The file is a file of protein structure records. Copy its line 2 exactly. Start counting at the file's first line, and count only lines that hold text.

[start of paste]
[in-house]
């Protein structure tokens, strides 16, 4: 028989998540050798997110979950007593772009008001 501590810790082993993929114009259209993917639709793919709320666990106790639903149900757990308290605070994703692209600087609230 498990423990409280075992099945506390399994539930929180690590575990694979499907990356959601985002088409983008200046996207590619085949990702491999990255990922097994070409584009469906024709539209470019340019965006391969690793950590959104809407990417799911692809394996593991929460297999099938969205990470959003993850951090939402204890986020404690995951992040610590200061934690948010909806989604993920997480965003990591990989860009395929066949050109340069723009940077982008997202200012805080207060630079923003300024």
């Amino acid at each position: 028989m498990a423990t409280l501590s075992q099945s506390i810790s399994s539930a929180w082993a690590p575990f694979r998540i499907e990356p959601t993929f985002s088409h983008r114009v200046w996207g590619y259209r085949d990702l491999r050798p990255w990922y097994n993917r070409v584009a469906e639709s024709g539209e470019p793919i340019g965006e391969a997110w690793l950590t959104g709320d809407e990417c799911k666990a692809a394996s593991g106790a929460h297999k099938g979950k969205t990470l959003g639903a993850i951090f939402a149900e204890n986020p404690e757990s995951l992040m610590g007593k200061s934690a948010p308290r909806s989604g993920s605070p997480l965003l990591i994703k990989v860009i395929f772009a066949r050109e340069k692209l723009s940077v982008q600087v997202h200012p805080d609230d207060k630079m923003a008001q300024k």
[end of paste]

């Protein structure tokens, strides 16, 4: 028989998540050798997110979950007593772009008001 501590810790082993993929114009259209993917639709793919709320666990106790639903149900757990308290605070994703692209600087609230 498990423990409280075992099945506390399994539930929180690590575990694979499907990356959601985002088409983008200046996207590619085949990702491999990255990922097994070409584009469906024709539209470019340019965006391969690793950590959104809407990417799911692809394996593991929460297999099938969205990470959003993850951090939402204890986020404690995951992040610590200061934690948010909806989604993920997480965003990591990989860009395929066949050109340069723009940077982008997202200012805080207060630079923003300024």